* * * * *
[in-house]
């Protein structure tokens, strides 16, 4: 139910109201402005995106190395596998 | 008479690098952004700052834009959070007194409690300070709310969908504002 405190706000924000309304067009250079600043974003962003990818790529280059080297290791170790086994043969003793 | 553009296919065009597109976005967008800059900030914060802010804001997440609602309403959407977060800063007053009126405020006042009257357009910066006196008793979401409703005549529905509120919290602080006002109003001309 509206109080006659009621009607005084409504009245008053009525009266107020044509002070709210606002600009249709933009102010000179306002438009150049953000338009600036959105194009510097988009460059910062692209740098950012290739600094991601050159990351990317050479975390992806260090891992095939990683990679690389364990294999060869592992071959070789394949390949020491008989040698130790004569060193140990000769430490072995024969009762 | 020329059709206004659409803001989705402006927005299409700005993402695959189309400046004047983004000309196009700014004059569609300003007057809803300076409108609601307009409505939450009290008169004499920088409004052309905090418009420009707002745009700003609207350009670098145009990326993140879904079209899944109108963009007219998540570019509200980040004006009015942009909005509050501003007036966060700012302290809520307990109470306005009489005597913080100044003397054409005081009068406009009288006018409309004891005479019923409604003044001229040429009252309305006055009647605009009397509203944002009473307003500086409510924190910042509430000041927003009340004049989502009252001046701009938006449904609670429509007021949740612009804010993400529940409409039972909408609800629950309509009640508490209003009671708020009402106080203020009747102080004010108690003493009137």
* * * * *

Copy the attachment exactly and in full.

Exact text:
[in-house]
């Protein structure tokens, strides 16, 4: 139910109201402005995106190395596998 | 008479690098952004700052834009959070007194409690300070709310969908504002 405190706000924000309304067009250079600043974003962003990818790529280059080297290791170790086994043969003793 | 553009296919065009597109976005967008800059900030914060802010804001997440609602309403959407977060800063007053009126405020006042009257357009910066006196008793979401409703005549529905509120919290602080006002109003001309 509206109080006659009621009607005084409504009245008053009525009266107020044509002070709210606002600009249709933009102010000179306002438009150049953000338009600036959105194009510097988009460059910062692209740098950012290739600094991601050159990351990317050479975390992806260090891992095939990683990679690389364990294999060869592992071959070789394949390949020491008989040698130790004569060193140990000769430490072995024969009762 | 020329059709206004659409803001989705402006927005299409700005993402695959189309400046004047983004000309196009700014004059569609300003007057809803300076409108609601307009409505939450009290008169004499920088409004052309905090418009420009707002745009700003609207350009670098145009990326993140879904079209899944109108963009007219998540570019509200980040004006009015942009909005509050501003007036966060700012302290809520307990109470306005009489005597913080100044003397054409005081009068406009009288006018409309004891005479019923409604003044001229040429009252309305006055009647605009009397509203944002009473307003500086409510924190910042509430000041927003009340004049989502009252001046701009938006449904609670429509007021949740612009804010993400529940409409039972909408609800629950309509009640508490209003009671708020009402106080203020009747102080004010108690003493009137």